The arithmetic–geometric mean can be used to compute – among others – logarithms, complete and incomplete elliptic integrals of the first and second kind,[4] and Jacobi elliptic functions.[5]

## Proof of existence

From the inequality of arithmetic and geometric means we can conclude that:

${\displaystyle g_{n}\leqslant a_{n}}$

and thus

${\displaystyle g_{n+1}={\sqrt {g_{n}\cdot a_{n}}}\geqslant {\sqrt {g_{n}\cdot g_{n}}}=g_{n}}$

that is, the sequence gn is nondecreasing.

Furthermore, it is easy to see that it is also bounded above by the larger of x and y (which follows from the fact that both the arithmetic and geometric means of two numbers lie between them). Thus, by the monotone convergence theorem, the sequence is convergent, so there exists a g such that:

${\displaystyle \lim _{n\to \infty }g_{n}=g}$

However, we can also see that:

${\displaystyle a_{n}={\frac {g_{n+1}^{2}}{g_{n}}}}$

and so:

${\displaystyle \lim _{n\to \infty }a_{n}=\lim _{n\to \infty }{\frac {g_{n+1}^{2}}{g_{n}}}={\frac {g^{2}}{g}}=g}$

Q.E.D.

## Proof of the integral-form expression

This proof is given by Gauss.[2] Let

${\displaystyle I(x,y)=\int _{0}^{\pi /2}{\frac {d\theta }{\sqrt {x^{2}\cos ^{2}\theta +y^{2}\sin ^{2}\theta }}},}$

Changing the variable of integration to ${\displaystyle \theta '}$, where

${\displaystyle \sin \theta ={\frac {2x\sin \theta '}{(x+y)+(x-y)\sin ^{2}\theta '}},}$

gives

{\displaystyle {\begin{aligned}I(x,y)&=\int _{0}^{\pi /2}{\frac {d\theta '}{\sqrt {{\bigl (}{\frac {1}{2}}(x+y){\bigr )}^{2}\cos ^{2}\theta '+{\bigl (}{\sqrt {xy}}{\bigr )}^{2}\sin ^{2}\theta '}}}\\&=I{\bigl (}{\tfrac {1}{2}}(x+y),{\sqrt {xy}}{\bigr )}.\end{aligned}}}

Thus, we have

{\displaystyle {\begin{aligned}I(x,y)&=I(a_{1},g_{1})=I(a_{2},g_{2})=\cdots \\&=I{\bigl (}M(x,y),M(x,y){\bigr )}=\pi /{\bigr (}2M(x,y){\bigl )}.\end{aligned}}}

The last equality comes from observing that ${\displaystyle I(z,z)=\pi /(2z)}$.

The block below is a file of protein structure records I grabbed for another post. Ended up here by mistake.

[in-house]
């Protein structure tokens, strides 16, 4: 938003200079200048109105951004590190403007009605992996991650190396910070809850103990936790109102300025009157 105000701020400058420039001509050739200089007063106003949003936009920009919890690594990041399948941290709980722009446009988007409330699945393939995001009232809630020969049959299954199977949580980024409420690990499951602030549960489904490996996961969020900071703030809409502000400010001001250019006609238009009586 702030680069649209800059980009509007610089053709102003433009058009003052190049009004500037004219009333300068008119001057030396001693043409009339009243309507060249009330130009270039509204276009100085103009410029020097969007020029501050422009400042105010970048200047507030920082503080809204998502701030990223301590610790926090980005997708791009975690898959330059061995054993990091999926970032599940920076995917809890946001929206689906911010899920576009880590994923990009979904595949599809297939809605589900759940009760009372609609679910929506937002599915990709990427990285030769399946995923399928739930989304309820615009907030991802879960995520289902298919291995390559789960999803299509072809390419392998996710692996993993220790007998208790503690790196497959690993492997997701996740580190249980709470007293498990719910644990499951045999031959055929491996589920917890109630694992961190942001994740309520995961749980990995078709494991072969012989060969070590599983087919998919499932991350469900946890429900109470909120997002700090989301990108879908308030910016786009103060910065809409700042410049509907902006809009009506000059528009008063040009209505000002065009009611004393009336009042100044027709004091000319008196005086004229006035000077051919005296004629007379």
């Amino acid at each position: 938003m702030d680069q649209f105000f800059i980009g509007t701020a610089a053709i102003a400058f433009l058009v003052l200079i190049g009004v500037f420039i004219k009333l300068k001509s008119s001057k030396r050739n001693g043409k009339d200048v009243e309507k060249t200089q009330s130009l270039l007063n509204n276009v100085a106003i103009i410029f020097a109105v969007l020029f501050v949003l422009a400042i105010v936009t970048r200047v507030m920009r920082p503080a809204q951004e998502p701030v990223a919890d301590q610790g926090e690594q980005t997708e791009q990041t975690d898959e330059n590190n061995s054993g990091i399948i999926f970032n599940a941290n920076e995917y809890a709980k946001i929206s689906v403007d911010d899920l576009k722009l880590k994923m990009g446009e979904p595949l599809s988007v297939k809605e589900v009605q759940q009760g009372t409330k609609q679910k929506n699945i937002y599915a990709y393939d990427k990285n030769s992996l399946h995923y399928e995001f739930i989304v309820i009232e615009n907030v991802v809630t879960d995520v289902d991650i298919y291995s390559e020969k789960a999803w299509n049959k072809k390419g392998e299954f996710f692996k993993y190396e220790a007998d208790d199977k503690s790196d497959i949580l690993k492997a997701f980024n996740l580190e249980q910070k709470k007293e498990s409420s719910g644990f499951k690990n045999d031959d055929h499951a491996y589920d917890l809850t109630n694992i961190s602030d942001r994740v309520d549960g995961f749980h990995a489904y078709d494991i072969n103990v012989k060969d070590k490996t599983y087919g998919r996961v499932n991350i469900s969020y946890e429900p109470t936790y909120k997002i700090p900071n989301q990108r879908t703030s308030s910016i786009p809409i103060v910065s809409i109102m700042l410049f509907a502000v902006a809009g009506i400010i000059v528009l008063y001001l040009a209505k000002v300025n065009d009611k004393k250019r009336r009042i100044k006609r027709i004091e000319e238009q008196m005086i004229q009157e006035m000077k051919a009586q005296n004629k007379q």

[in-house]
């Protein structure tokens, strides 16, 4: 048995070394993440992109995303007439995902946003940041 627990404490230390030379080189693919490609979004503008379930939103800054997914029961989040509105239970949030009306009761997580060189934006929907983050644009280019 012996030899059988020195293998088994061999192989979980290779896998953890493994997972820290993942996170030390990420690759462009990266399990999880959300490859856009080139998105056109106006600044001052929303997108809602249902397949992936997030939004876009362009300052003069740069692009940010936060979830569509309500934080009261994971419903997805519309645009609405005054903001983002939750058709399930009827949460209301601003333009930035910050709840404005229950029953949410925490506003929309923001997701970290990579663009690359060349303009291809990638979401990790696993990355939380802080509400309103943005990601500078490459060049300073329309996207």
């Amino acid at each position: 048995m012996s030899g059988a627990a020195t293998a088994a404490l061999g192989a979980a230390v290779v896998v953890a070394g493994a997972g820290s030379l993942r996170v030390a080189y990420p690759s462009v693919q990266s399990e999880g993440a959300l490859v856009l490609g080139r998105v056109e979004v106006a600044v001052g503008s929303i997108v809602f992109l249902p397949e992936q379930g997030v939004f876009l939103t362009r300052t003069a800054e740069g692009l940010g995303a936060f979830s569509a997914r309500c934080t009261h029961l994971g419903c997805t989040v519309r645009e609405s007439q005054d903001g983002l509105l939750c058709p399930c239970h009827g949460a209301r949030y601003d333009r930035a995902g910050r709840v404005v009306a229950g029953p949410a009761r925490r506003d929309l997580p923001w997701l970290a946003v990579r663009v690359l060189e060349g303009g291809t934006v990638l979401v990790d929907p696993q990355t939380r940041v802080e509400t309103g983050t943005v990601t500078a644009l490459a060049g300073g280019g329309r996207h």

Finally, we obtain the desired result

${\displaystyle M(x,y)=\pi /{\bigl (}2I(x,y){\bigr )}.}$

## The AGM method

Gauss noticed[6][7] that the sequences

{\displaystyle {\begin{aligned}a_{0}&&b_{0}\\a_{1}&={\frac {a_{0}+b_{0}}{2}},&b_{1}&={\sqrt {a_{0}b_{0}}}\\a_{2}&={\frac {a_{1}+b_{1}}{2}},&b_{2}&={\sqrt {a_{1}b_{1}}}\\&{}\ \ \vdots &&{}\ \ \vdots \\a_{N+1}&={\frac {a_{N}+b_{N}}{2}},&b_{N+1}&={\sqrt {a_{N}b_{N}}}\end{aligned}}}

as

${\displaystyle N\to +\infty ,}$

have the same limit:

${\displaystyle \lim _{N\to \infty }a_{N}=\lim _{N\to \infty }b_{N}=M(a,b),}$

the arithmetic–geometric mean, agm.

It is possible to use this fact to construct fast algorithms for calculating elementary transcendental functions and some classical constants, in particular, the constant π.

### Applications

#### The number π

For example, according to the Gauss–Salamin formula:[8]

${\displaystyle \pi ={\frac {4\left(M(1;{\frac {1}{\sqrt {2}}})\right)^{2}}{\displaystyle 1-\sum _{j=1}^{\infty }2^{j+1}c_{j}^{2}}},}$

where

${\displaystyle c_{j}={\frac {1}{2}}\left(a_{j-1}-b_{j-1}\right)}$

which can be computed without loss of precision using

${\displaystyle c_{j}={\frac {c_{j-1}^{2}}{4a_{j}}}.}$

#### Complete elliptic integral K(sinα)

Taking ${\displaystyle a_{0}=1,\quad b_{0}=\cos \alpha }$ , yields the agm,

${\displaystyle \lim _{N\to \infty }a_{N}={\frac {\pi }{2K(\sin \alpha )}}~,}$

where K(k) is a complete elliptic integral of the first kind,

${\displaystyle K(k)=\int _{0}^{\pi /2}(1-k^{2}\sin ^{2}\theta )^{-1/2}\,d\theta ~.}$

That is to say that this quarter period may be efficiently computed through the agm,

${\displaystyle K(k)={\frac {\pi }{2~M(1,{\sqrt {1-k^{2}}})}}~.}$

#### Other applications

Using this property of the AGM along with the ascending transformations of Landen,[9] Richard Brent[10] suggested the first AGM algorithms for the fast evaluation of elementary transcendental functions (ex, cos x, sin x). Subsequently, many authors went on to study the use of the AGM algorithms.[11]